“Can I help you?” she asked, but the question she seemed to be asking was more along the lines of “Are you insane?”
“I’d like a medium fries.” In truth, what he really would have liked was a large fries, but he only had two dollar bills in his wallet.
She gave him the fries on a tray, but he plucked them off and made his way to the door.
“Sir?” she called after him.
He paused, looking back. He was too young to be called “sir” by this woman, who couldn’t have been much younger than him, but he realized that to her, he was just a jacket, a scarf, and an exceptionally red nose. He looked at the woman, deciding that she was plain in a very good, very nice way.
“Stay here awhile,” she said. “Please. Just sit out here. We have a radio in the back, I could, like, bring it out here. Just… it’s kind of not safe out there.” She pulled nervously at her collar.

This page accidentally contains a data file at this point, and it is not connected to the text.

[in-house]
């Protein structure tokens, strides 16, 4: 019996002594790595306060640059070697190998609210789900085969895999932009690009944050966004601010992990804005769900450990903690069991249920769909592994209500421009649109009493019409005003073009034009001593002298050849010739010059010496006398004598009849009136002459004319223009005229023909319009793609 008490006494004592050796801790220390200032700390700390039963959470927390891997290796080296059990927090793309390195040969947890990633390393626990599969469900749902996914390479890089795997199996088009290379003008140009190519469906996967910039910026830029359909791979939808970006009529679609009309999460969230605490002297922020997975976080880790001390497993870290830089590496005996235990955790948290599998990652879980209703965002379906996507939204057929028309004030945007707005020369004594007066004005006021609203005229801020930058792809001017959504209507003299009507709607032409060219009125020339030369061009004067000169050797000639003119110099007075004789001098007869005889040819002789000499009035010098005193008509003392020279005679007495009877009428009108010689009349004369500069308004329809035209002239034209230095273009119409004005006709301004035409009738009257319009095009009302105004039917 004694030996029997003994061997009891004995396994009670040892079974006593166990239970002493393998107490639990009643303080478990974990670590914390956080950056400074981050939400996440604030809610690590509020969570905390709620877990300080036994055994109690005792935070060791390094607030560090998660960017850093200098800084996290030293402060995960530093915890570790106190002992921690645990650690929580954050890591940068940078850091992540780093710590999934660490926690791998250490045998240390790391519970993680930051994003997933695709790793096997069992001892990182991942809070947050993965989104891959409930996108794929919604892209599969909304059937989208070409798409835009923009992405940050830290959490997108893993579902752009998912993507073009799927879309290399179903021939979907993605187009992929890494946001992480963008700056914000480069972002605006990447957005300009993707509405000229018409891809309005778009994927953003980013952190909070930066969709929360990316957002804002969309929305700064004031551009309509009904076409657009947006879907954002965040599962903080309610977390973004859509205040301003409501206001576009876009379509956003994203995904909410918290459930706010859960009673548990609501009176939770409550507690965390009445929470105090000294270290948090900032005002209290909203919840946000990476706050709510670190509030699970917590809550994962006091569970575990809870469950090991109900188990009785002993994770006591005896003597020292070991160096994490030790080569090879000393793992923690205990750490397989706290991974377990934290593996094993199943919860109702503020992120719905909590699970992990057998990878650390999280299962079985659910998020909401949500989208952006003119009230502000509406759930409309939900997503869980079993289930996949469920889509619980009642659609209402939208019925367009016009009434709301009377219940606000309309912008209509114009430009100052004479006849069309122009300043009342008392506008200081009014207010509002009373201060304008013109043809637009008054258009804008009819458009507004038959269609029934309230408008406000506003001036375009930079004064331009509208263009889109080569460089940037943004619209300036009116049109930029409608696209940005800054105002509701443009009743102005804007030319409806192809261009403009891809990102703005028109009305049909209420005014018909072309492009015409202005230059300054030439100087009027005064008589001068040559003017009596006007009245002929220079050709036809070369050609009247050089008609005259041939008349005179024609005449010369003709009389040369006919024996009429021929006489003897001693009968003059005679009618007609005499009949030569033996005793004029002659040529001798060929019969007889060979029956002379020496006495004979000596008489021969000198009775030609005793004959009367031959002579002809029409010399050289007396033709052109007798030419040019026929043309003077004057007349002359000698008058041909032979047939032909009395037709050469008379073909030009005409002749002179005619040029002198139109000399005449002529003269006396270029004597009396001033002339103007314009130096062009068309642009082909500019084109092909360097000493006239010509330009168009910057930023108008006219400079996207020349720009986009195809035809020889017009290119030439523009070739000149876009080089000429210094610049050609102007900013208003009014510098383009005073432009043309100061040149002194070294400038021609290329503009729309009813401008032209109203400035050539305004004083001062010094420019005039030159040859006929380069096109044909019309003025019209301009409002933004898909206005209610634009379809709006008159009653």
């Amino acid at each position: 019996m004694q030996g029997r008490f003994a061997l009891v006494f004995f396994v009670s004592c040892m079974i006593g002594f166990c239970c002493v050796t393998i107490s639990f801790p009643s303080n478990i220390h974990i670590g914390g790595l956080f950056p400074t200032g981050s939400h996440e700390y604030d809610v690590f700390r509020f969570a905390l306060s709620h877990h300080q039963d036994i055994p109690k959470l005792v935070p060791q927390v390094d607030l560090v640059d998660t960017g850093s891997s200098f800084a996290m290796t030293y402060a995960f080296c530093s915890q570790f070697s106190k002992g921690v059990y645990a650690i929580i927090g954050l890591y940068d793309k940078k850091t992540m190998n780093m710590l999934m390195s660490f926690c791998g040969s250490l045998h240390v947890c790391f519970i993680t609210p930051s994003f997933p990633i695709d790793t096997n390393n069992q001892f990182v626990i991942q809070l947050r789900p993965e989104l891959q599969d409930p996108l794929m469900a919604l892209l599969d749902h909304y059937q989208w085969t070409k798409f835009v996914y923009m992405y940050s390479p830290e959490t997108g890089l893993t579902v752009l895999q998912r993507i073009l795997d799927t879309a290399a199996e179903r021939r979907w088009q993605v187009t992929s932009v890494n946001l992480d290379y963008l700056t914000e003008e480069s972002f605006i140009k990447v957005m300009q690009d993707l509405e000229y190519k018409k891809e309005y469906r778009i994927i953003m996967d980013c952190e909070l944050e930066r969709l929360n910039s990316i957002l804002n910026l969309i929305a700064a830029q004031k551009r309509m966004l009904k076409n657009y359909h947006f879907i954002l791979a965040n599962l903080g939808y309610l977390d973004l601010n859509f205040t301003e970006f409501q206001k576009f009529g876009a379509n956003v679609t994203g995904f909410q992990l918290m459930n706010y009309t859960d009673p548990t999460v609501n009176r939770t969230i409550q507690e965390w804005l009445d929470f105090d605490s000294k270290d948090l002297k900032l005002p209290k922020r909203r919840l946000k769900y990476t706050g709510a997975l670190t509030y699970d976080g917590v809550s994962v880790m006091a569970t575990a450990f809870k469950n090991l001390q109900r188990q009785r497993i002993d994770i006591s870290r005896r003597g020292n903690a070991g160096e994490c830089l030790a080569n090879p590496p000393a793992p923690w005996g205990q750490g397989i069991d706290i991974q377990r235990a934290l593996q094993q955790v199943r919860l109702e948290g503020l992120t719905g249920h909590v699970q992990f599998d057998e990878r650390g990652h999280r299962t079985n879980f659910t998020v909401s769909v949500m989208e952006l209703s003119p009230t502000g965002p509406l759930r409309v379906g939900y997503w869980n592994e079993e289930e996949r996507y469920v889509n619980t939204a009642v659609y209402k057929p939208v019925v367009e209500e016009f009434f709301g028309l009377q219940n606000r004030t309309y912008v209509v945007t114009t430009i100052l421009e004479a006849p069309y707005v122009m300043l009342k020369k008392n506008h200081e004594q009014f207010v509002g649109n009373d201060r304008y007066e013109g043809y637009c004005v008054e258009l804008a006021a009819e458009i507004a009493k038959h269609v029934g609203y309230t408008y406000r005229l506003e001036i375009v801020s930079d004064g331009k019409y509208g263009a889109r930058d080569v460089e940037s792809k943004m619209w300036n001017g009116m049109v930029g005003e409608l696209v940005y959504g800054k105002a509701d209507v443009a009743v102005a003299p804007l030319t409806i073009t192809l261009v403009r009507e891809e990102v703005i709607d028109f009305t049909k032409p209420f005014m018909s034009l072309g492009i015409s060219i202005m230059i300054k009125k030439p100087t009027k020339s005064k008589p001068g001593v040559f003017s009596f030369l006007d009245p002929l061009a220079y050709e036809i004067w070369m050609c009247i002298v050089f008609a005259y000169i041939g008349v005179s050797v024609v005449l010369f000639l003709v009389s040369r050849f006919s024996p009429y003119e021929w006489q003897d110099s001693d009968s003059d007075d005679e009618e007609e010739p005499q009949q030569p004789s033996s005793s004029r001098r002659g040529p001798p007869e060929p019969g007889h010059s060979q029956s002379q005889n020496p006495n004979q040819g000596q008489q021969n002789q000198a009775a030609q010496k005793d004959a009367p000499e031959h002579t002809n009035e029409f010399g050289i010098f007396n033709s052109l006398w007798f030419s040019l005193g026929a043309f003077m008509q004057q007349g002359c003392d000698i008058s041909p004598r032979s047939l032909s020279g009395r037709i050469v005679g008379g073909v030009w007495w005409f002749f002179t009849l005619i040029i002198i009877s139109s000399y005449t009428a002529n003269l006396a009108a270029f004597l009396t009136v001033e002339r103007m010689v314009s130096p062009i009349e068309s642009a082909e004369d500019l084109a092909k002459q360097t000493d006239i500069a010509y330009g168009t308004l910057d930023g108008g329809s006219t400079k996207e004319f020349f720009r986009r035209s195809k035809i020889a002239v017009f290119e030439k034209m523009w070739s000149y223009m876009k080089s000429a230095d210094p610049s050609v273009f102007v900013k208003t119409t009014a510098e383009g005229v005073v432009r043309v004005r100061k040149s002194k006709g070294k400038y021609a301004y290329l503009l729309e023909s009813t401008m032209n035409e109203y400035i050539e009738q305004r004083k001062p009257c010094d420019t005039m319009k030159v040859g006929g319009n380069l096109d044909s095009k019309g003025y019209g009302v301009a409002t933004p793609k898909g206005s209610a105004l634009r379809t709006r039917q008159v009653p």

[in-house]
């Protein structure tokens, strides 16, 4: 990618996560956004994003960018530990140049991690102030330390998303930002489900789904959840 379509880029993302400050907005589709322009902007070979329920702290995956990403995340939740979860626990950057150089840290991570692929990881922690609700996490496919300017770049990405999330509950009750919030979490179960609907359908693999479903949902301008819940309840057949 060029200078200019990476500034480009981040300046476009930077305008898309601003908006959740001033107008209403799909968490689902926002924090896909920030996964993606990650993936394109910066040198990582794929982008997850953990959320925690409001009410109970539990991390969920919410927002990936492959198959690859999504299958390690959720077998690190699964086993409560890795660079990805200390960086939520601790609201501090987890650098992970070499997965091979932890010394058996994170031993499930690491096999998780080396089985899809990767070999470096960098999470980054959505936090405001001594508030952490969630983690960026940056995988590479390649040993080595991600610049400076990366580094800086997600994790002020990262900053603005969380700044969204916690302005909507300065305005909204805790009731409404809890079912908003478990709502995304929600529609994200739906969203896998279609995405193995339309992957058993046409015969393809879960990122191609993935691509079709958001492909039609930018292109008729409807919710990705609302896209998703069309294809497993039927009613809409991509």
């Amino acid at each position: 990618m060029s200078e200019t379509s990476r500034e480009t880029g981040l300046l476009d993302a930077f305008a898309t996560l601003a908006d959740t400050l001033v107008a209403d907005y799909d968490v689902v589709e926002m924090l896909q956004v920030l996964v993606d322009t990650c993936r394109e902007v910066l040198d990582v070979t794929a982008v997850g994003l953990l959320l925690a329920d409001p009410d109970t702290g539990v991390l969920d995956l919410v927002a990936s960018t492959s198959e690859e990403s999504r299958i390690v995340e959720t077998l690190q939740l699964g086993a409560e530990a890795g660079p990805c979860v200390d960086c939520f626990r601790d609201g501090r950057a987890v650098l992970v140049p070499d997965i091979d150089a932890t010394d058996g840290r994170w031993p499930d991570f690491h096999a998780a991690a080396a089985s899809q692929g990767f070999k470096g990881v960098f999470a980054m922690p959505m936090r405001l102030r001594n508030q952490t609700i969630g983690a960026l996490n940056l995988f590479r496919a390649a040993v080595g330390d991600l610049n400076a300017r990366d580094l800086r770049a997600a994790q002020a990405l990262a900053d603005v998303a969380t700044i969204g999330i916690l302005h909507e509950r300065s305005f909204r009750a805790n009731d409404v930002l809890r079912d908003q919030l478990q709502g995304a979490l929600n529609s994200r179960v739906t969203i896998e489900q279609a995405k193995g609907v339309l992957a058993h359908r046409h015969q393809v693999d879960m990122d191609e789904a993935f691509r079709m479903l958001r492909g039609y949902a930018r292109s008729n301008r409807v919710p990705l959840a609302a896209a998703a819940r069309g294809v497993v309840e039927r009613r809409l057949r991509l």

He smiled at her, but all she could see was a slight shift under his scarf. “I’m okay,” he said, and then he left.
He unzipped his jacket and put the hot box of fries in his shirt before zipping it back up. Warmth beat into his chest for two blocks before the greasy potatoes, like his feet and hands and arms and legs before, succumbed to the cold.
But it was okay.
He was almost there.
He closed his eyes and walked the rest of the way. He knew the route by heart, and there wasn’t any danger of him being hit by a car.
His feet tingling, as if anticipating the warmth inside, he climbed the steps to the doorway. The doorbell glowed orange when he pressed it.
Hardly daring to open his eyes, he waited, his chapped, white lips parted, fog coming out of his mouth in thick clouds. The door opened and she looked at him.
He opened his eyes. Blond hair framed a too skinny face, in which two dark, surprised eyes were held. She was wearing a thing, long sleeved shirt with pajama bottoms and bright green socks. She always had interesting socks. She stared at him blankly.
“Hey,” he said, but his voice sounded nothing it usually did.
“Um. Hi. How’d you get… you walked here?”
“Yeah,” he replied. “I told you I would.”
“What? When?” She tapped her finger against the door. She shivered. A breeze was coming into the house.